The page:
Veal parmigiana sizzled on the plate, the cheese and rich, red tomato sauce bubbling, a work of old-fashioned Italian-American art. Alex was about to cut into his first slice, when Maria came over to his table.
“Alex, how are you? You’ve been a stranger the last few weeks.”
Maria was one of the sexiest women Alex had ever known—tall, slim, long dark hair, and exotic Mediterranean looks. Her deep, smoky voice only added to her unique appeal. She was forty-eight years old but exuded the confidence of a good-looking woman who knows she doesn’t need to conceal those years.
“I’ve been busy,” Alex groaned. “Everybody owes me money. I’d be rich if people would pay their fuckin’ debts.” He had sold Grimaldi’s to Maria twelve years earlier. She still enjoyed seeing him every time he came in.
“I think you’re still rich. Someone must be paying up,” Maria shot back. “And I don’t think that sport coat is from Walmart.”
Alex looked down at his custom-tailored navy sport jacket as though it was the first time he had seen it. “What? It’s from the Korean tailor in Flushing. I don’t think it even fits right.”
Alex Nicholas ran one of the largest sports gambling and loan-sharking operations in the city. He had that outer-borough, tough-guy appeal that women like Maria found irresistible, despite the fact that his body was showing the toll of fifty-five years of too many fast women, marriages, double scotches, and evenings that stretched out to early mornings. There had been many times Maria and Alex had longed to go to bed together, but somehow, between the business, the scotches, and their spouses at any given time, it just never happened.
Maria sat down with her gin and tonic and joined Alex while he devoured his veal. She wore a tight, clingy black dress that showed just enough cleavage for him to enjoy the view. “Alex, you know if you’d stop complaining all the time, you might find your life’s not so bad.”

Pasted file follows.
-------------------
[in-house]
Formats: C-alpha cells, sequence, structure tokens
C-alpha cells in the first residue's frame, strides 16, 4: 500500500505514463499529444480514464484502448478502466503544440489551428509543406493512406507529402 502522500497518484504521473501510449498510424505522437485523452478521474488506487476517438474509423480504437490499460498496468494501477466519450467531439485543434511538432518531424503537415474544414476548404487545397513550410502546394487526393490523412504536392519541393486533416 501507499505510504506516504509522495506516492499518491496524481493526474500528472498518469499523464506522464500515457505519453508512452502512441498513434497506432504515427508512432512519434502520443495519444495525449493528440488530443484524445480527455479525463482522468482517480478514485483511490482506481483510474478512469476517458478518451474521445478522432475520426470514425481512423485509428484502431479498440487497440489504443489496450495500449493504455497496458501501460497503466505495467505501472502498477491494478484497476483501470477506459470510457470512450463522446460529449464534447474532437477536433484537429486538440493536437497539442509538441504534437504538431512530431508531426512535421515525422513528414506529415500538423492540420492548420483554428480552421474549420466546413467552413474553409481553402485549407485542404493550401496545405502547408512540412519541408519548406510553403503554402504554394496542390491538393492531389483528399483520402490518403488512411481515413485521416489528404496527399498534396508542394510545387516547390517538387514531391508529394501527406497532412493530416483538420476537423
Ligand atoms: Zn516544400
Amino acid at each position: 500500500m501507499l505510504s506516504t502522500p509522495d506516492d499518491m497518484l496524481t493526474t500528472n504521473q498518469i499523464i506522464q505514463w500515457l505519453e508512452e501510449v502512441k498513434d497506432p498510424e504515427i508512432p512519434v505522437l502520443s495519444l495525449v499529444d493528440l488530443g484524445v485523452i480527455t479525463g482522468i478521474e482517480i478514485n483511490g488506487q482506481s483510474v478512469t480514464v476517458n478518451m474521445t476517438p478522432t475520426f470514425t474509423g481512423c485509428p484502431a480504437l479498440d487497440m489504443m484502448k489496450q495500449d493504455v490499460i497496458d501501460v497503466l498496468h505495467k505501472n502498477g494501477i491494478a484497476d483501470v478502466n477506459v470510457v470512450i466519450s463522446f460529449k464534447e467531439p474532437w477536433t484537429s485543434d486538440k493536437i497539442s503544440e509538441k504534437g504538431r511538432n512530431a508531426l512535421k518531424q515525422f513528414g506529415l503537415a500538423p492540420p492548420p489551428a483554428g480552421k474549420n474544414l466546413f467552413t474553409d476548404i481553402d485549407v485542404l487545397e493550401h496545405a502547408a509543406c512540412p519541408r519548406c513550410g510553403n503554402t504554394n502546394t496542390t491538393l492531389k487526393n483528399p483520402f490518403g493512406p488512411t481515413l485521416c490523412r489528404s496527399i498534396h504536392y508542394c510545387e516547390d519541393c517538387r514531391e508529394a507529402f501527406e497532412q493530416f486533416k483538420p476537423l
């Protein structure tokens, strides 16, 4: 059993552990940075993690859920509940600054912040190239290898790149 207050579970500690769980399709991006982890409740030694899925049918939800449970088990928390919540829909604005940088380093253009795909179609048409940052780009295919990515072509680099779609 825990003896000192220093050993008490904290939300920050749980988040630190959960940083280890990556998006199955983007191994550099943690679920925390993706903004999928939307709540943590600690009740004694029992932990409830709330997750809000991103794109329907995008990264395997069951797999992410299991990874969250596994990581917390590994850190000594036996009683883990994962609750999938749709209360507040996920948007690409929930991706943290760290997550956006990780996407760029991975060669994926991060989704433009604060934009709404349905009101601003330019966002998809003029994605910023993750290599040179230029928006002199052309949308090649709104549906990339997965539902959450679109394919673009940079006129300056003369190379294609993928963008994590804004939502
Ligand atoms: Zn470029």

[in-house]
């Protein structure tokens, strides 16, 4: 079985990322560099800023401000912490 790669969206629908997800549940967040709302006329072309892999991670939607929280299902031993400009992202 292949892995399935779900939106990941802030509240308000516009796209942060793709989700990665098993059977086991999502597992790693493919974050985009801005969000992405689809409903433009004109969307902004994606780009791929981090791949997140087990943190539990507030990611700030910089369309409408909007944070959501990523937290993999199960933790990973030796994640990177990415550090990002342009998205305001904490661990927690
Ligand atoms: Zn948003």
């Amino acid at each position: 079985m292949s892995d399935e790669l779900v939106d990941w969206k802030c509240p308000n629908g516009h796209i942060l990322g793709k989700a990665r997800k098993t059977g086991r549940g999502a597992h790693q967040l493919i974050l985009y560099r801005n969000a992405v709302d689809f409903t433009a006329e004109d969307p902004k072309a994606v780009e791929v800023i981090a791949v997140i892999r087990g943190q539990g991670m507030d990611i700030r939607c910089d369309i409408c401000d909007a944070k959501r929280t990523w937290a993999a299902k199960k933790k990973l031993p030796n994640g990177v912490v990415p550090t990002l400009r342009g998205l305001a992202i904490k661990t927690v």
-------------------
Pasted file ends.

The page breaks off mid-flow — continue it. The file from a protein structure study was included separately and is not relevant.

“Oh yeah, you think so? I’m supporting everyone I fuckin’ know or ever met, including three wives—and I’m only married to one, and she goes to bed at nine o’clock,” Alex replied with his mouth full.
“You love it and you know it, Alex,” Maria said with a laugh and a sly smile. “People need you, and I think you like it that way.”
“Hmm,” was all Alex could muster while he continued to methodically work through his meal. Two Chivas Regals had begun to soothe his edgy nerves, and the veal parmigiana was having the same effect on his stomach. Maybe Maria wasn’t too far off, and maybe life wasn’t so bad.
“You know, your brother told me once that he thought you never really recovered from losing that girl Molly when you went away to college.”
“Who knows? It might not have worked that well either. I was crazy, and she might have been too.” Alex’s face and expression turned reflective, almost sad. “I’m not sure I was ever cut out to be married. I’m never getting fuckin’ married again, that’s for sure.”
“I was also surprised when he told me the story. I didn’t even know you went to college, Alex.”
“In my business, the dumber people think I am, the better. I don’t exactly brag about it. I was only there three years. I played baseball and fooled around. After high school, I had an offer to sign a minor league contract with the Pirates, but, you know, my parents were Greek immigrants. My father was a furrier, had a shop on Fifth Avenue but wanted his kids to go to college and become bankers or whatever corporate shit. Anyway, it wasn’t for me.”
“So what happened?”
“I went to Miami and played ball until I blew out my knees. Then I came home, got my insurance broker’s license, took bets on the side, and finally found the closest thing I could do to playing ball—I became a bookie. That’s how it all began.”
“Jesus, Alex, that’s some story. I can’t believe you never told me this before.”
“Yeah, well, not everyone thinks it’s such a great thing.”
“It’s funny how your brother went so corporate, working for a big company. You two are very different, aren’t you?”
“I guess so. He heads up some big company in the city. I’m proud of him. My parents never lived to see him like this. They died when he was in his thirties or so. He’s always traveling all over the world. I couldn’t do what he does, even if I knew what it was that he does.”
“Well, Alex, he couldn’t do what you do, either. Plus, despite your son-of-a-bitch persona, everyone—or almost everyone—likes you.”
“I don’t really give a shit whether people like me or not. I don’t think about stuff like that. I got other things to worry about.”
“Look around, Alex. Half the guys in this place tonight are your friends, even the cops. How many people in your line of work get along well with cops?”